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Tender Comrade

Tender Comrade
Theatrical poster
Directed by Edward Dmytryk
Produced by David Hempstead
Written by Dalton Trumbo
Starring Ginger Rogers
Robert Ryan
Ruth Hussey
Kim Hunter
Patricia Collinge
Mady Christians
Music by Leigh Harline
Cinematography Russell Metty
Edited by Roland Gross
Distributed by RKO Radio Pictures
Release dates
  • December 29, 1943 (1943-12-29) (U.S.)[1]
Running time
101 minutes (copyright print)
Country United States
Language English

Tender Comrade (1943) is a black-and-white film released by RKO Radio Pictures, showing women on the home front living communally while their husbands are away at war. The film starred Ginger Rogers, Robert Ryan, Ruth Hussey, and Kim Hunter and was directed by Edward Dmytryk.[2] The film was later used by the HUAC as evidence of Dalton Trumbo spreading communist propaganda. Trumbo was subsequently blacklisted. The film's title comes from a line in Robert Louis Stevenson's poem "My Wife" first published in Songs of Travel and Other Verses (1896).[3]


  • Plot 1
  • Cast 2
  • Reception 3
  • References 4
  • External links 5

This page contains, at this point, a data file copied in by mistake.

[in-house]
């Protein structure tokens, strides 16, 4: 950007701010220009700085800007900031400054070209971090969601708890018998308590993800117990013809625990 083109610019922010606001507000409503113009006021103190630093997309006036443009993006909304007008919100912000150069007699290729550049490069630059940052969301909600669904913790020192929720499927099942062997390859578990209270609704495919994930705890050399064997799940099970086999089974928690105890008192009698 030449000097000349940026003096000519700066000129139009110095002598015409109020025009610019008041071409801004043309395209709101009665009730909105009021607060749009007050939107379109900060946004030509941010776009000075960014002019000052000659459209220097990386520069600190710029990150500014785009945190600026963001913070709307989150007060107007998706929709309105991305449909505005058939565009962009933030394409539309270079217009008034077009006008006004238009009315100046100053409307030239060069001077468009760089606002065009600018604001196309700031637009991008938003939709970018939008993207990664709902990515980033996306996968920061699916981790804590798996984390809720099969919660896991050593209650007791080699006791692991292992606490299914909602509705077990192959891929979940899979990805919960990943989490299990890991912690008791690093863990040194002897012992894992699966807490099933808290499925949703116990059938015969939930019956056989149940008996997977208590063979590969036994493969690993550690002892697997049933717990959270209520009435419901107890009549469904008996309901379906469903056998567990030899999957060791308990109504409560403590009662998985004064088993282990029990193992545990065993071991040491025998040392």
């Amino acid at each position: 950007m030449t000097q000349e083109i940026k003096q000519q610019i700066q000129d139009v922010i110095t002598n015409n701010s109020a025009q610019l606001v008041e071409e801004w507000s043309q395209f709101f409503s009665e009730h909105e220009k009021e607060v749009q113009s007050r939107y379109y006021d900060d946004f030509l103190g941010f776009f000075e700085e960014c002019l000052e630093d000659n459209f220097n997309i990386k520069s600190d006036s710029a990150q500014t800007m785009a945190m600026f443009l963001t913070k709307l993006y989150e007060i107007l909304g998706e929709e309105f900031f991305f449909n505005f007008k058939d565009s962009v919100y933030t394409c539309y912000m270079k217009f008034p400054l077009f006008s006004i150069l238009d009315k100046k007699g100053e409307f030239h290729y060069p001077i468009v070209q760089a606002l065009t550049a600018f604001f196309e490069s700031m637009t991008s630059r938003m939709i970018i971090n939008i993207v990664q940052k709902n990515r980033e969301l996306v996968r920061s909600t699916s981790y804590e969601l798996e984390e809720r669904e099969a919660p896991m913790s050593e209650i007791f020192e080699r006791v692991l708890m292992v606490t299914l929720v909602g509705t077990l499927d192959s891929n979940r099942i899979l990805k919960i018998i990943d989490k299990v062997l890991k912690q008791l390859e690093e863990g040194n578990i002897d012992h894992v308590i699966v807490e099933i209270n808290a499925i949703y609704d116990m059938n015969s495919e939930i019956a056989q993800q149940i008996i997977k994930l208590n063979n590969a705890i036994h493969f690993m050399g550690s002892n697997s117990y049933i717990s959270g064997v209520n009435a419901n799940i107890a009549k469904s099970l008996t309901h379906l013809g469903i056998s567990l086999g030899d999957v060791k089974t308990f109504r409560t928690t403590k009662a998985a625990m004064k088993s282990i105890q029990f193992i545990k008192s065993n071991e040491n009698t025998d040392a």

Jo Jones (Ginger Rogers) works in an airplane factory and longs for the day when she will see her husband (Robert Ryan) again. The couple have a heart wrenching farewell at the train station before he leaves for overseas duty in the war. With their husbands off fighting in World War II, Jo and her co-workers struggle to pay living expenses. Unable to meet their rent, they decide to move in together and share expenses. The different women's personalities clash, especially when tensions rise over their German immigrant housekeeper Manya (Mady Christians). Jo discovers she is pregnant and ends up having a son who she names Chris after his father. The women are overjoyed when Doris' (Kim Hunter) husband comes home, but the same day Jo receives a telegram informing her that her husband has been killed. She hides her grief and joins in the homecoming celebration.


All primary cast members are deceased.


The film made a profit of $843,000.[4]


  1. ^ "Tender Comrade: Detail View". American Film Institute. Retrieved April 27, 2014. 
  2. ^ "Tender Comrade". NY Times. Retrieved 2011-05-05. 
  3. ^ Hanson, Peter (2007). Dalton Trumbo, Hollywood Rebel. McFarland. pp. 70–1.  
  4. ^ Richard Jewell & Vernon Harbin, The RKO Story. New Rochelle, New York: Arlington House, 1982. p190

External links

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